Carol Orsborne’s Article, AARP: Mortality Whitewash hits it on the head when she discusses how AARP, the largest publication for boomer adults continually whitewashes and dresses down the realities older adults face about growing old. We know that there are very happy and thriving 60, 70 & 80 year olds. We know that older adults are enjoying life, reinventing themselves, honoring their pasts and opening up to new vistas of travel. We get it that seniors are living and exploring life, all the while enjoying active and healthy lifestyles. Most older adults experience this and are witnesses to this in others. It is a reality for us.
The problem is that there is more to the story…….We also get sick, have physical challenges, and experience the deterioration of our own bodies. Loved ones fade away through disease and die. We grieve and mourn not only those we have lost, but parts of our lives that no longer exist or that we know one day will disappear and never be what was. We struggle and begin, to varying degrees, to come to some acceptance and peace about our own mortality. Being older is a time of paradoxes and complexities: a time of joy, yet a time of new challenges; a life stage of great opportunities mixed with loss and knowledge that things will never be the same. It is a time of life mixed with the light and the shadow.
Dr. Orsborn describes AARP’s romantic depiction of Valerie Harper as she was facing her mortality: “Faced with inoperable cancer, the beloved star of Rhoda, reacts just the way we’d want her to; with gritty determination and a hearty laugh.”
Reacts just the way we’d want her to??????? Are they serious?
That’s not the depiction I want to see of anyone facing death. I don’t want to see some sanitized version of the real story. I want the truth. I want to know how she grappled with the diagnosis: what choices she made about her medical care and how, and if she accepted her own death……
And that “hearty laugh.” Did she have a hearty laugh when she got the diagnosis or as she lie on her deathbed, surrounded by her loved ones?
We don’t want to see a happily dying Rhoda……We want to see the real Valeria Harper.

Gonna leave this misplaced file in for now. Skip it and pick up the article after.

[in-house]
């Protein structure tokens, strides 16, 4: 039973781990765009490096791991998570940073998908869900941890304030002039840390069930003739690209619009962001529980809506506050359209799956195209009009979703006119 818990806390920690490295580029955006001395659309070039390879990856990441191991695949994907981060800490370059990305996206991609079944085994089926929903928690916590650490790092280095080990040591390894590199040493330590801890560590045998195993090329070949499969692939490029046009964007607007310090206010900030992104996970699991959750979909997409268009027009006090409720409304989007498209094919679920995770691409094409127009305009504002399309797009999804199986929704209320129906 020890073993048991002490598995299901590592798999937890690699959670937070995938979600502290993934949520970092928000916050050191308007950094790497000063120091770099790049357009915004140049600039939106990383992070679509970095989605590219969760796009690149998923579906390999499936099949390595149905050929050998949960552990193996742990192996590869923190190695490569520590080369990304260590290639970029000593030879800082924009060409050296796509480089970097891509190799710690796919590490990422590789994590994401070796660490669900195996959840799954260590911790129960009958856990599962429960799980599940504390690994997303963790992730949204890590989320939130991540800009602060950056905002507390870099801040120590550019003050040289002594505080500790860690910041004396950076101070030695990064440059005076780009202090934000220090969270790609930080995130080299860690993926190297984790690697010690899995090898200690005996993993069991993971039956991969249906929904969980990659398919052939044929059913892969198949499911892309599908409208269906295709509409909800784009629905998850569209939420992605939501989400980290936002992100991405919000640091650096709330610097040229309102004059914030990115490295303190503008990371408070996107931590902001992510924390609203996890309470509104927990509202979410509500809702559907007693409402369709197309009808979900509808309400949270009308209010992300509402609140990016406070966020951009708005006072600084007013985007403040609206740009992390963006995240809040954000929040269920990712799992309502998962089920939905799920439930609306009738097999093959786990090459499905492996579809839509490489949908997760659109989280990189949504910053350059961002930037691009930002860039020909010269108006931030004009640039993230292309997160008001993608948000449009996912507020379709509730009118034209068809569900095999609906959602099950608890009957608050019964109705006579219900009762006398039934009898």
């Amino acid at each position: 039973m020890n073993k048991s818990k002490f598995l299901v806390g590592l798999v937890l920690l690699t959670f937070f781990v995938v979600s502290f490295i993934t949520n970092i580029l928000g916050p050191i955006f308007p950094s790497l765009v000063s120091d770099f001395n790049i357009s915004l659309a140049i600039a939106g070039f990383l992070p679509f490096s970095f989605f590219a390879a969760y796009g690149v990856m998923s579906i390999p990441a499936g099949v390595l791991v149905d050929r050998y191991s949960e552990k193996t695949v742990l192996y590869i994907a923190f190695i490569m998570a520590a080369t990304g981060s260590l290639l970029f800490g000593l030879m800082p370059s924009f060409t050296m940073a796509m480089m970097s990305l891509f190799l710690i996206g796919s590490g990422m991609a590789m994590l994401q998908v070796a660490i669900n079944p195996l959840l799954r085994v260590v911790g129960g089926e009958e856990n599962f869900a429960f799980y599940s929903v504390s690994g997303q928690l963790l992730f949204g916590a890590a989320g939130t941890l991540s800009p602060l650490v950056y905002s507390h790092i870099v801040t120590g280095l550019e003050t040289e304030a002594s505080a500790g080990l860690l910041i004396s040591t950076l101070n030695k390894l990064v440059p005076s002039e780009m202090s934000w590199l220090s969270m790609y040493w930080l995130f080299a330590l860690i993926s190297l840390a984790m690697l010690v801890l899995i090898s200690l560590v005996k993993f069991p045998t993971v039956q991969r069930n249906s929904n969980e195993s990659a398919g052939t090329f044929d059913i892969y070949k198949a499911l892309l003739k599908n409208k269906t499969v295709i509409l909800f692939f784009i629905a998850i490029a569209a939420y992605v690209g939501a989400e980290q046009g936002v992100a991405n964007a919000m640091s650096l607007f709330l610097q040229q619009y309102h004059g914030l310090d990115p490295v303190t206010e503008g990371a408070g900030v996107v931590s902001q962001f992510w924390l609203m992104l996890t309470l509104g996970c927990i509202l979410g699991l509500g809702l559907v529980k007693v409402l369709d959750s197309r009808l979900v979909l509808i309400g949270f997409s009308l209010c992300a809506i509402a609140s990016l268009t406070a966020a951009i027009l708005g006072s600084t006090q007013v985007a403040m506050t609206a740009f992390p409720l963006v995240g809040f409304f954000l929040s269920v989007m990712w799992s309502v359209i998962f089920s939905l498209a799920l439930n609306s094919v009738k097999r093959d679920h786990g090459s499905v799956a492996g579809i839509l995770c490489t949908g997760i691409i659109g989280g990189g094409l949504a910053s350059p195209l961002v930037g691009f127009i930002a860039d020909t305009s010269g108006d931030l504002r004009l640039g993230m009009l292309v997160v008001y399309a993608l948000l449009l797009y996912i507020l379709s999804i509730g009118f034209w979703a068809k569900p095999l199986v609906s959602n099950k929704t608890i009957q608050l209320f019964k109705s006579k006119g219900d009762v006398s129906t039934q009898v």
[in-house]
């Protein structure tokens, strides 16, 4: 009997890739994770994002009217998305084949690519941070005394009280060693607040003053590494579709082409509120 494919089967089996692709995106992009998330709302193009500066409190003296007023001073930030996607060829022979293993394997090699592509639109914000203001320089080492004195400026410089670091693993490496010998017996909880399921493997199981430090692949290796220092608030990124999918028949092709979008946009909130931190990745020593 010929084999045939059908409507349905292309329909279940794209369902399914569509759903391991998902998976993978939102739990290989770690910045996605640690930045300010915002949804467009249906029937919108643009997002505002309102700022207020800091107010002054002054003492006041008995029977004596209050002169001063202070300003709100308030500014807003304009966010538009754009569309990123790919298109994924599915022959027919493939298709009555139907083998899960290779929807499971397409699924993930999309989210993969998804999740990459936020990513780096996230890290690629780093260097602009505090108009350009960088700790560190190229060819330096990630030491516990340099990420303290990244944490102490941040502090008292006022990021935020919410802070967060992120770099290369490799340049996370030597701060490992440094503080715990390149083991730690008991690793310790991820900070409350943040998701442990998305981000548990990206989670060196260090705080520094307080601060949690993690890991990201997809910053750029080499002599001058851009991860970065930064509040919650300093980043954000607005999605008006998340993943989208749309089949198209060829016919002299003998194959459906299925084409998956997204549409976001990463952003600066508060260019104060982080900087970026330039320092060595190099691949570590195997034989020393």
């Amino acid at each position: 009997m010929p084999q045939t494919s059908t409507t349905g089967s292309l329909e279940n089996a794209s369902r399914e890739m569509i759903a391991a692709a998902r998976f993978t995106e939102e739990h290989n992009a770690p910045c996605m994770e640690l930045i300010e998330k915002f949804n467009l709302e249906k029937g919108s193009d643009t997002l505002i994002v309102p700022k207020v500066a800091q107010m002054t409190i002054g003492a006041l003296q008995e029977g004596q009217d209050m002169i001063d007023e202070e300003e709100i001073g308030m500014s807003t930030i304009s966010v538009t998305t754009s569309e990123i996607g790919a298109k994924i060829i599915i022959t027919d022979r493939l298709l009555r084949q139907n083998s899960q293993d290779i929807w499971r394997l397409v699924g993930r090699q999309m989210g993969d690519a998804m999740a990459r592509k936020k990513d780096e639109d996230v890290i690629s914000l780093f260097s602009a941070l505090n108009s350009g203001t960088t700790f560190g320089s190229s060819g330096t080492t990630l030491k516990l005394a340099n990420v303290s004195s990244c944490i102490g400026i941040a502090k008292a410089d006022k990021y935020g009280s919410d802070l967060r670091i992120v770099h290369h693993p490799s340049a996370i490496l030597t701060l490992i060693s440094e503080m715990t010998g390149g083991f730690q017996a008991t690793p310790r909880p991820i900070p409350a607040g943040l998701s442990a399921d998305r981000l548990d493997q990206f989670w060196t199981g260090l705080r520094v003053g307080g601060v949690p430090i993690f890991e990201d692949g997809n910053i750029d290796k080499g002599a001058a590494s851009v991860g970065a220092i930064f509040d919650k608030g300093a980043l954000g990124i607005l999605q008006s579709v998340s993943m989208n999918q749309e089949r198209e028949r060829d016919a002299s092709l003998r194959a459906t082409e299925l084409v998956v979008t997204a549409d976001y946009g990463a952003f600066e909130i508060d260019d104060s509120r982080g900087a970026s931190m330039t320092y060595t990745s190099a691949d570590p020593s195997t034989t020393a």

As older adults, we deserve and I would say, demand that we be represented with images, language and stories that mirror who we really are – complex, beings, living life as fully as we can, as we embrace both the gifts and challenges of growing older. We do not want our lives trivialized, simplified, purified and sanitized. We do not want the media fabricating who we are to make us look “pretty’ rather than real…….
Pretty may work for Hollywood, but not for us seniors……
Those of us who are getting older need real stories and we need to have real role models. Yes, we need to see images of vital, active, thriving 60+ people We are out there and we are doing great. But we also deserve and demand to see the truth: people grappling with serious life and death choices, families having to make challenging and difficult decisions. And we need to see the unaltered faces of older adults who, wrinkles, and all, are real human beings facing the challenges of growing older with courage, questions, spiritual quests, tears, fears and many unknowns.
I believe that it is incumbent upon us, the aging boomers, to step in and step up and to become the change agents ourselves. We must speak out, write, dramatize, tell stories about who we really We must let it be known who we are, what we are doing and how we are living.
So, get your pens out or open your computer. When you see an article or even a photo in a newspaper or magazine depicting a senior that is supposed to represent us, let your opinion be known whether it works for you or not. Write a letter to the editor or make a phone call. Write your own blog; read blogs written by real seniors. Talk to young people – your grandkids or your neighbors children. Let them know who you are and what you are doing.
We, as seniors, do not want to be whitewashed by the media nor do we want to be brainwashed about the realities of aging. We are complex, dynamic beings living our lives while facing the challenges of growing older. We are real. We have wrinkles, aches and pains and and are confronting the eventual reality of our demise in this life form.
Let’s face it, seniors live in in a youth oriented society where we become more and more invisible the older we get. We say, NO MORE…….AARP and all the other media……See us, feel us , take the time to know us……And to my fellow seniors, take charge and let us join forces to be the real voice and image of growing older. That’s really the only way that we will be honestly represented and truly visible….
By Roberta Teller